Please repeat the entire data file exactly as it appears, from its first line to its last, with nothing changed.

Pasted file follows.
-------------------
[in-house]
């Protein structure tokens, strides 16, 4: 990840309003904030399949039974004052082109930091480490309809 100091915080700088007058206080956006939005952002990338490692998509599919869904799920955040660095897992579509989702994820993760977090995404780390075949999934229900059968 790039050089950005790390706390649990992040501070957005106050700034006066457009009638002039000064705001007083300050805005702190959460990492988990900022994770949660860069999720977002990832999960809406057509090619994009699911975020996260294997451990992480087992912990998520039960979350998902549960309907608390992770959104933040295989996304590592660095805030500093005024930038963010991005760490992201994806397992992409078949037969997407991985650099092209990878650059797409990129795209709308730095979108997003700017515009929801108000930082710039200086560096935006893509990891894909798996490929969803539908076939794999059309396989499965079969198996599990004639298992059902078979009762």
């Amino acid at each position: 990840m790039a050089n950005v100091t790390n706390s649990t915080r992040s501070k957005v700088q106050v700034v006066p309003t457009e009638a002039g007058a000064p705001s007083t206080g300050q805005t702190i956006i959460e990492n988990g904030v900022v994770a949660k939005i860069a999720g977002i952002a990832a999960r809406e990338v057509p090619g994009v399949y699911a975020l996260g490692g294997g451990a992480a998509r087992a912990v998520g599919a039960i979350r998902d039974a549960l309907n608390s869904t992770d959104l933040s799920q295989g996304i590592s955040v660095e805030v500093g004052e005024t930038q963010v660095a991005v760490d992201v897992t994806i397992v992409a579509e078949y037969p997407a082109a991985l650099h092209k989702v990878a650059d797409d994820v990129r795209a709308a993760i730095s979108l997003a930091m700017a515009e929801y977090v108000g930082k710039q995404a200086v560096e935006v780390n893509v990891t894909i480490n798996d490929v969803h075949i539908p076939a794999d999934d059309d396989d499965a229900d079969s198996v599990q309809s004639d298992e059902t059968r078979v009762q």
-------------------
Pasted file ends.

[in-house]
């Protein structure tokens, strides 16, 4: 990840309003904030399949039974004052082109930091480490309809 100091915080700088007058206080956006939005952002990338490692998509599919869904799920955040660095897992579509989702994820993760977090995404780390075949999934229900059968 790039050089950005790390706390649990992040501070957005106050700034006066457009009638002039000064705001007083300050805005702190959460990492988990900022994770949660860069999720977002990832999960809406057509090619994009699911975020996260294997451990992480087992912990998520039960979350998902549960309907608390992770959104933040295989996304590592660095805030500093005024930038963010991005760490992201994806397992992409078949037969997407991985650099092209990878650059797409990129795209709308730095979108997003700017515009929801108000930082710039200086560096935006893509990891894909798996490929969803539908076939794999059309396989499965079969198996599990004639298992059902078979009762």
């Amino acid at each position: 990840m790039a050089n950005v100091t790390n706390s649990t915080r992040s501070k957005v700088q106050v700034v006066p309003t457009e009638a002039g007058a000064p705001s007083t206080g300050q805005t702190i956006i959460e990492n988990g904030v900022v994770a949660k939005i860069a999720g977002i952002a990832a999960r809406e990338v057509p090619g994009v399949y699911a975020l996260g490692g294997g451990a992480a998509r087992a912990v998520g599919a039960i979350r998902d039974a549960l309907n608390s869904t992770d959104l933040s799920q295989g996304i590592s955040v660095e805030v500093g004052e005024t930038q963010v660095a991005v760490d992201v897992t994806i397992v992409a579509e078949y037969p997407a082109a991985l650099h092209k989702v990878a650059d797409d994820v990129r795209a709308a993760i730095s979108l997003a930091m700017a515009e929801y977090v108000g930082k710039q995404a200086v560096e935006v780390n893509v990891t894909i480490n798996d490929v969803h075949i539908p076939a794999d999934d059309d396989d499965a229900d079969s198996v599990q309809s004639d298992e059902t059968r078979v009762q």